regions’ for the error o of the requested filter, assuming that o is sufficiently small (similarly as is required by
Assumptions 2 and 3 in Section 2 of part I). With e!jbD(u)D(u)"DD(u)D and H (h, u) "
: e!jbD(u)H(h, u)
S
(equation (3)), these are given by the following sets where u3BP is fixed: the set
R(o):"MH(h, u)3CDmax (D DD(u)D!DH(h, u)D D, Darg(D(u))!arg(H(h, u))D))oN
which belongs to problem (SIP)MPA and represents part of a circular ring in the complex plane with central
angle 2o, inner radius DD(u)D!o and outer radius DD(u)D#o, and the corresponding set
R*(o) "
: MH (h, u)3CDmax(D DD(u)D!DH (h, u)D D, Darg(H (h, u))D))oN
S
S
S
related to the equivalent problem (2) of part I (see the left diagram of Figure 1); the sets
R (o) "
: MH(h, u)3CD DD(u)D!H(h, u)D)oN
C
and
R (o) "
: MH (h, u)3CD D DD(u)D!H (h, u)D)oN
CS
S
S
which concern the Chebyshev problems (SIP)CA and CAS and geometrically represent a disc with radius
o around D(u) and DD(u)D respectively (see the right diagram of Figure 1); the sets
R (o) "
: MH (h, u)3C D max (D DD(u)D!ReMH (h, u)ND, DIm MH (h, u)ND))oN
S
S
S
S
and
R (o) "
: MH(h, u)3C D max (DReMD(u)!H(h, u)ND, DIm MD(u)!H(h, u)ND))oN
CP
Figure 1. Tolerance regions for (rotated) problems MPA and CA
( 1997 by John Wiley & Sons, Ltd.
Int. J. Circ. Theor. Appl., Vol. 25, 179—197 (1997)
184
A. W. POTCHINKOV AND R. M. REEMTSEN
concerning the linear problems LCAS and LCA of Steiglitz, and Chen and Parks respectively, which both
represent squares in the complex plane with side lengths 2o and centers DD(u)D and D(u) respectively (see the
left diagram of Figure 2); and, with o "
: Jd, eventually the set
R (o) "
: MH (h, u)3C D max (D DD(u)D!ReMH (h, u)ND, DH (h, u)D!DD(u)D, DImMH (h, u)ND))oN
PR
S
S
S
S
for problem CSIPMPA from Sections 3 of part I which has the geometrical representation exhibited by the
right diagram of Figure 2.
We first deduce now a result on the minimal values of problem CA, problem CSIPMPA and the problem
of Steiglitz. Relating to the sets R (o), R (o) and R*(o) for u3BP, we obviously have
S
PR
max(D DD(u)D!ReMH (h, u)ND, DImMH (h, u)ND))max (D DD(u)D!ReMH (h, u)ND, DH (h, u)D!DD(u)D, DImMH (h, u)ND)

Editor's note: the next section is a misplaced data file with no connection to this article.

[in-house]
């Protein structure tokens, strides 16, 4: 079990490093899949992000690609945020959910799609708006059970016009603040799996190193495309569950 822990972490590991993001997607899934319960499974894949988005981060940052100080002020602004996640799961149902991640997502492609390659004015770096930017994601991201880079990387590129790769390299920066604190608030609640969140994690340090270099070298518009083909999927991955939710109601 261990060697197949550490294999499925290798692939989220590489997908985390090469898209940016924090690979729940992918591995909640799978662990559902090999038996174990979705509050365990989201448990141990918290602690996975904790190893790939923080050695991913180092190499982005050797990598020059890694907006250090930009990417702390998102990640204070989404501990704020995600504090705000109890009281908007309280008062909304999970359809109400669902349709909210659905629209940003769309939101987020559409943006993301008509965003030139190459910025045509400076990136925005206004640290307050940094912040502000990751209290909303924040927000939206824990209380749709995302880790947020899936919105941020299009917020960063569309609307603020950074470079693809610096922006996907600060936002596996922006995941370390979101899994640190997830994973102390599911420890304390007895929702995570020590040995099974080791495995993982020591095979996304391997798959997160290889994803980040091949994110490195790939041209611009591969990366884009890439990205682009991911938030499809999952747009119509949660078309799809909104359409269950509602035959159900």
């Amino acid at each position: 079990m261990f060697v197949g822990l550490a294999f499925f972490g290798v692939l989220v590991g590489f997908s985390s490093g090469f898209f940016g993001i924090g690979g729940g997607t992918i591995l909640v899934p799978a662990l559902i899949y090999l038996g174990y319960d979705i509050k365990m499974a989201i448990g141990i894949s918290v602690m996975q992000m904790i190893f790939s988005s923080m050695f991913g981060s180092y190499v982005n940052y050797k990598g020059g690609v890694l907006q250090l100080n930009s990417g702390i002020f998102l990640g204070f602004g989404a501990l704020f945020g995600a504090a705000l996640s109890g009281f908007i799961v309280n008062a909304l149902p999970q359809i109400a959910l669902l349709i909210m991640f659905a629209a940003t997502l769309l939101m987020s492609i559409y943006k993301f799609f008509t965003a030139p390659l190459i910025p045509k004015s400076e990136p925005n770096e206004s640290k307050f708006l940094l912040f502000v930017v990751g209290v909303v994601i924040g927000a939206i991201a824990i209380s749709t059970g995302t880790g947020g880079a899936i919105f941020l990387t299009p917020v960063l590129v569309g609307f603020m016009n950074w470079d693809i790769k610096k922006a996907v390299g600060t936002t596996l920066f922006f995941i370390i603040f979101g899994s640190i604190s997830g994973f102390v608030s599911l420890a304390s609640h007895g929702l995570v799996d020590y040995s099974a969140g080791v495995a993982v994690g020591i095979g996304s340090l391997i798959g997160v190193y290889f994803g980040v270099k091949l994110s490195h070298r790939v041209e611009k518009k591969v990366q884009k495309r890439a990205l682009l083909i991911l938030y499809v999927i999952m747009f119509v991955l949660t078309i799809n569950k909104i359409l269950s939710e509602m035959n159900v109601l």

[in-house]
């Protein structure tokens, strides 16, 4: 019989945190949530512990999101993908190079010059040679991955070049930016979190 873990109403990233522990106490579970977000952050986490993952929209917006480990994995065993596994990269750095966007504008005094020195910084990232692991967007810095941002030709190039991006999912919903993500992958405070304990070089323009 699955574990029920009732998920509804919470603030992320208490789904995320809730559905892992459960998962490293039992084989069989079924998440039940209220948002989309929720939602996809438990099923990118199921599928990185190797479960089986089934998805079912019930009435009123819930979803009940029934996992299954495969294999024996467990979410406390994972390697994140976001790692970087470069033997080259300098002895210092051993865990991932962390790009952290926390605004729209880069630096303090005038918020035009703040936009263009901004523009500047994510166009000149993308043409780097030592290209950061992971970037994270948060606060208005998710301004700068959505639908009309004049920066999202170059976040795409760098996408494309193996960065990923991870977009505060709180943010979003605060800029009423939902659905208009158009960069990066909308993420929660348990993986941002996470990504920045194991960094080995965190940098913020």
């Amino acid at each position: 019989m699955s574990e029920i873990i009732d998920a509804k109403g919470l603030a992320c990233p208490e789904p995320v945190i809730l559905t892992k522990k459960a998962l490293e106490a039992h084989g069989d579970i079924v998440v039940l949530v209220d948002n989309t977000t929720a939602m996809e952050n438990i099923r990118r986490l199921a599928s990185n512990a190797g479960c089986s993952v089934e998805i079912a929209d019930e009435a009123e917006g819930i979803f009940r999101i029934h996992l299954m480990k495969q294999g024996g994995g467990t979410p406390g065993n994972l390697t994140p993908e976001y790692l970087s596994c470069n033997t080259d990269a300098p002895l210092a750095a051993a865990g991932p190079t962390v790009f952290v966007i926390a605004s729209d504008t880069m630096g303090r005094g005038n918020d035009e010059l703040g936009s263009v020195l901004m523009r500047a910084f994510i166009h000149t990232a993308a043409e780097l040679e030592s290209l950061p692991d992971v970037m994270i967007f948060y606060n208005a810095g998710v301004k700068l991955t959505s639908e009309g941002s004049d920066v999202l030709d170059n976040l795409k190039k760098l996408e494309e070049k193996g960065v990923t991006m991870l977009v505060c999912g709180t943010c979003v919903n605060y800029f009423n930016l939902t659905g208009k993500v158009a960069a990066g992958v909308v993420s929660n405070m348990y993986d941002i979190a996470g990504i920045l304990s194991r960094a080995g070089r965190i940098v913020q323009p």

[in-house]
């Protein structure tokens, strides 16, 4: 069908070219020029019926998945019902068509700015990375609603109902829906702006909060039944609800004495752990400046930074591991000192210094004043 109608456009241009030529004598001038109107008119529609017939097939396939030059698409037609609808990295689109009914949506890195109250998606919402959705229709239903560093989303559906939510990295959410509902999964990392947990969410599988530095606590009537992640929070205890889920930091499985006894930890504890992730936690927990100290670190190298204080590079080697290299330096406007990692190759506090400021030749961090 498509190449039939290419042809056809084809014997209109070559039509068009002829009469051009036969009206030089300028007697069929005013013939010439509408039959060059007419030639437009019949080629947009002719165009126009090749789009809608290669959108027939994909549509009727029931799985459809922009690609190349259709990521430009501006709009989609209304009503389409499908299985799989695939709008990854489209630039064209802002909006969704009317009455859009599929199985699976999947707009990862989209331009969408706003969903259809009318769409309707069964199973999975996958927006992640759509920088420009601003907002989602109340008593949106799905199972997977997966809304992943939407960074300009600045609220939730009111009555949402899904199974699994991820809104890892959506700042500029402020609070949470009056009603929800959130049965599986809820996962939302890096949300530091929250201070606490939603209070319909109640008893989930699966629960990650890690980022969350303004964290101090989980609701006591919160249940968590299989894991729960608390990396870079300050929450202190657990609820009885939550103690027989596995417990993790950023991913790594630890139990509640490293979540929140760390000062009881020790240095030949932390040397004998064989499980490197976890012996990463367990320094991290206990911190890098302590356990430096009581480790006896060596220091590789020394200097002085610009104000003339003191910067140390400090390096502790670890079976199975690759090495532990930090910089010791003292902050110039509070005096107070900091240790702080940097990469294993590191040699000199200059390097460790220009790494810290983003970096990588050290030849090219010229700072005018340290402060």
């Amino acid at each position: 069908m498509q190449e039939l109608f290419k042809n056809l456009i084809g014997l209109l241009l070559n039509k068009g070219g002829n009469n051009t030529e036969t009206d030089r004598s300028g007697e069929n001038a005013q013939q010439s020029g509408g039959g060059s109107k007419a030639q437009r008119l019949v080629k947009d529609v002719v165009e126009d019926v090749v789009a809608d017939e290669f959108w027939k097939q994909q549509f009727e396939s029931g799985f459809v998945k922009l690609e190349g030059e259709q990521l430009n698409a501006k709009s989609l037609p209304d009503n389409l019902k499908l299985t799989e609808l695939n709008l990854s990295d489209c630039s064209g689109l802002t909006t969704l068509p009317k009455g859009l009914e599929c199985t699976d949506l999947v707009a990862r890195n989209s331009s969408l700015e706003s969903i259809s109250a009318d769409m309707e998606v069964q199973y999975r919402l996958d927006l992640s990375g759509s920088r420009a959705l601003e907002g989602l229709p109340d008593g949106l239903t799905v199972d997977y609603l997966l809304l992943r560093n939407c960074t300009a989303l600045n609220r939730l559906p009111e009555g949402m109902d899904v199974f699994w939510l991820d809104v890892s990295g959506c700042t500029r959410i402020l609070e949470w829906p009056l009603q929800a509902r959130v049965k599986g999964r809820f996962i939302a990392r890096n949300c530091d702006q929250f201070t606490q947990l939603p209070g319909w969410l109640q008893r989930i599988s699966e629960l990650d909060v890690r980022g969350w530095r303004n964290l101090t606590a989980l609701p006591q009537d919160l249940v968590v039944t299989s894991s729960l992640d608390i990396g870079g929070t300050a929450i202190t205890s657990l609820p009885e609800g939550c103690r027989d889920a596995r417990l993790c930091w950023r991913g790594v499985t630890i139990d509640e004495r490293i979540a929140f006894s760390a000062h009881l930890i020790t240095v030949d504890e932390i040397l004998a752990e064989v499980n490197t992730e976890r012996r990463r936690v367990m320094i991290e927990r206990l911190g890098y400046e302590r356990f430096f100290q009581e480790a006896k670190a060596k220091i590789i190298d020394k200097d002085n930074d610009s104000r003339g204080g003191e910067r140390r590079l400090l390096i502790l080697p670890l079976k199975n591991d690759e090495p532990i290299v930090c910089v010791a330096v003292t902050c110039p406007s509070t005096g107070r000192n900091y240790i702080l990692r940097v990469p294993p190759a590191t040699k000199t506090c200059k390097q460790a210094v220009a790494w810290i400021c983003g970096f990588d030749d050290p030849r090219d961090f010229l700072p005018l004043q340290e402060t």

S
S
S
S
S
)D DD(u)D!H (h, u)D, u3BP
S
Together with
max (DReMH (h, u)ND, DImMH (h, u)ND))DH (h, u)D, u3BS
S
S
S
for the stopbands, we arrive at
(6)
o*)o* )o*
S
PR
CA
: (o* )2 is the minimal value of problem CSIPMPA. In combination with Theorem
for all filters, where d* "
PR
PR
1 of part I, the latter yields the subsequent result in which again the dependence of the respective values on
N is denoted.
¹heorem 2
Under Assumption 1 of part I we have
lim o* (N)" lim d* (N)"0
N?= PR
N?= PR
The relationships (5) and (6) between the minimal values of the diverse problems themselves do not provide
information about the value of solutions of the respective problems with regard to the solution of the
Figure 2. Tolerance regions for problems LCA, LCAS and CSIPMPA
Int. J. Circ. Theor. Appl., Vol. 25, 179—197 (1997)
( 1997 by John Wiley & Sons, Ltd.
185
FIR DIGITAL FILTERS. II
magnitude/phase problem. In order to get an idea about the size of these errors, we next make use of the
geometrical representation of the tolerance regions in Figures 1 and 2. For that we define
: max De (h, u)D,
e.!9 (h) "
M
M
u3B
: sup De (h, u)D
e.!9 (h) "
b
u3BP b
(7)
where we first consider the magnitude error only in passbands, i.e. we first set B"BP in (7).
The tolerance regions of problems CA and CAS are circular, where the disc representing R (o) is obtained
CS
from the disc R (o) by rotation by the angle !b (u) around the origin. Therefore, the set of all h such that
C
D
H(h, u) is in R (o) is identical with the set of all h such that H (h, u) is in R (o). Hence both problems CA and
C
S
CS
CAS have the same solution h* , as was already pointed out above. Further, when o* is the minimal value of
CA
CA
problem CA, then H(h* , u) lies in R (o* ) for each u3BP, so that from Figure 1 one deduces the following
CA
C CA
bound for the maximal magnitude and phase error at h* (see also Theorem 2 of part I):
CA
(8)
max (e.!9 (h* ), e.!9 (h* )))max (o* , tan~1 (o* /(D !o* )))
CA
CA .*/
CA
CA
CA b
M
When, instead of CA and CAS, the related linearized problems LCA and LCAS are considered, rotation of
the square representing the tolerance region R (o) by the angle !b (u) around the origin does not yield the
CP
D
square R (o). By a similar argument to that lending to (8), corresponding upper bounds for the maximal
S
magnitude/phase error can be derived from Figure 2 as follows. One has
max (e.!9 (h* ), e.!9 (h* )))max (J2 o* , tan~1 (J2 o* /D ))
CP .*/
CP
CP
M CP b
for the solution h* and minimal value o* of problem LCA of Chen and Parks and
CP
CP
A
max (e.!9 (h*), e.!9 (h*)))max max (J[(DD(u)D#o*)2# o*2]!DD(u)D), tan~1 [o* /(D !o*)]
M S b
S
S
S
S
.*/
S
u3BP
(9)
B
(10)
for the solution h* and minimal value o* of problem LCAS of Steiglitz. Finally, if h* solves problem
PR
S
S